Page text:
India hints at Pak link to blast

NEW DELHI: India hinted that a suicide attack on its embassy in the Afghan capital of Kabul last week was staged by Pakistani militants who oppose its support of President Hamid Karzai's government.

Indian foreign secretary Nirupama Rao, who visited the embassy after Thursday's blast in which 17 people were killed, said leaders in Kabul believed the bombing was carried out by "elements from outside Afghanistan".

"The international community and indeed the people of Afghanistan face a clear danger from the perpetrators of such wanton acts of terrorism and their patrons residing across the border," Rao said in a statement late Saturday.

Though Rao declined to name Pakistan directly, her comments were a clear reference to India's arch-rival and neighbour, and were India's first suggestion of a Pakistani link to the attack.

A similar suicide attack on the Indian embassy in Kabul in July 2008 killed 60 people and was blamed on Taliban militants linked to Pakistan's intelligence agencies.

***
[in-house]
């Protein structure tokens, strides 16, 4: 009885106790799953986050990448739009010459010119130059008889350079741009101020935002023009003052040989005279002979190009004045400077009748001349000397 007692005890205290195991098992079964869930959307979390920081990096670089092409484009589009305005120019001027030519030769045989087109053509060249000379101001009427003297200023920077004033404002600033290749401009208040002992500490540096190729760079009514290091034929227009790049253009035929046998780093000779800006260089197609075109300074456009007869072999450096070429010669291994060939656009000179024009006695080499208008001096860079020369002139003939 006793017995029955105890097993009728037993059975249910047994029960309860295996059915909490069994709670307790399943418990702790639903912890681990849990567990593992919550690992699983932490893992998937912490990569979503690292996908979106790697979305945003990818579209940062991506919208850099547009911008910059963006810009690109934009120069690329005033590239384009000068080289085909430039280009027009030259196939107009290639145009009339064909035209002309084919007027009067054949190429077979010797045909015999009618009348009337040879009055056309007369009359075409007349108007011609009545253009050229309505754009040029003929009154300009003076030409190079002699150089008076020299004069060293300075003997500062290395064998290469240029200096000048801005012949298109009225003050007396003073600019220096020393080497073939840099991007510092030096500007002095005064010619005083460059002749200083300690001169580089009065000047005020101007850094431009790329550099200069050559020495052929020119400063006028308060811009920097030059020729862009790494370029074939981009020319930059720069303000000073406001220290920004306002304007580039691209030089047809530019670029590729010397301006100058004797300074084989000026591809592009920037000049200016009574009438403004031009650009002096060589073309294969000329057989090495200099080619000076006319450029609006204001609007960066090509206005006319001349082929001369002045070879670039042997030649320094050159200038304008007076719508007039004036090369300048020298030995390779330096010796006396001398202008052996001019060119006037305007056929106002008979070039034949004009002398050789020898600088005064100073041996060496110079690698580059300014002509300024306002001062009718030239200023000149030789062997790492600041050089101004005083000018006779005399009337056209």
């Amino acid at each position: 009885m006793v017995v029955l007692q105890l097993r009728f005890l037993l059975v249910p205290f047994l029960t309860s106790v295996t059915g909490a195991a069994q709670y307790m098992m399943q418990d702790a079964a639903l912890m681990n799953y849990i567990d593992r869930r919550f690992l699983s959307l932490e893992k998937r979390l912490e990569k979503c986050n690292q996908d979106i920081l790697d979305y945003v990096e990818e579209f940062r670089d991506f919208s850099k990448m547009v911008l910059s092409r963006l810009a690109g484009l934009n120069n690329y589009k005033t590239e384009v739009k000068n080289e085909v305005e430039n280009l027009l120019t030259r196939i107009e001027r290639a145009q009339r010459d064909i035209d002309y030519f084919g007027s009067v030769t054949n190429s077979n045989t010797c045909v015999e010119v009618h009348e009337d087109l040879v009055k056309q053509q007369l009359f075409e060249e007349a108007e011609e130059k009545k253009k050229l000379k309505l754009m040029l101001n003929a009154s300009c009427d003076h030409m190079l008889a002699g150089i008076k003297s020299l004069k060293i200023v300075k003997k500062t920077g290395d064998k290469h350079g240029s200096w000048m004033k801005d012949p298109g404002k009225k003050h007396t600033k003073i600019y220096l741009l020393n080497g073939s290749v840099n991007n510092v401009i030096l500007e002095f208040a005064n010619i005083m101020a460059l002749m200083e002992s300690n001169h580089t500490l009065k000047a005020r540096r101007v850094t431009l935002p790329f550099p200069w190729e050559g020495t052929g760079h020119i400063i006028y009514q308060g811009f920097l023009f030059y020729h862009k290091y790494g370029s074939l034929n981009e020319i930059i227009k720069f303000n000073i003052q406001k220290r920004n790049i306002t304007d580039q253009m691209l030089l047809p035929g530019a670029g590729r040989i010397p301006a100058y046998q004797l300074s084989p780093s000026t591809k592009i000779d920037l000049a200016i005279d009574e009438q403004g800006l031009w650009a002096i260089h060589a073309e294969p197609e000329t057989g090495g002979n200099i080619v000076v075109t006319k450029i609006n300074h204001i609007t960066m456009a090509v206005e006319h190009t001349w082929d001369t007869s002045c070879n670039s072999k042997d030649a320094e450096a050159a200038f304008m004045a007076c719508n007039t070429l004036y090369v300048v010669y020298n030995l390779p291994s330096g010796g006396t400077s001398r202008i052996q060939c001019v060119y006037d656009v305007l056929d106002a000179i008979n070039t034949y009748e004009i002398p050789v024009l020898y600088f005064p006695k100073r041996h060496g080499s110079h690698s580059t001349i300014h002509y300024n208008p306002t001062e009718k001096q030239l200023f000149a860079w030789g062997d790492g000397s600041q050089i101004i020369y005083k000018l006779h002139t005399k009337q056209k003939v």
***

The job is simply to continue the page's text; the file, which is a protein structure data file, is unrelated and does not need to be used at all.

That bombing sent tensions between New Delhi and Islamabad soaring, though Indian reaction to Thursday's car bomb blast -- which was also claimed by the Taliban -- has been more tempered.

"The attack was clearly the handiwork of those who are desperate to undermine Indo-Afghan friendship and do not believe in a strong, democratic and pluralistic Afghanistan," Rao said on her return to New Delhi.

No embassy staff died in the blast, but some guards were wounded.

The Afghan ambassador to the United States, Said Jawad, went further than Rao, telling PBS radio soon after the attack that "we are pointing the finger at the Pakistan intelligence agency."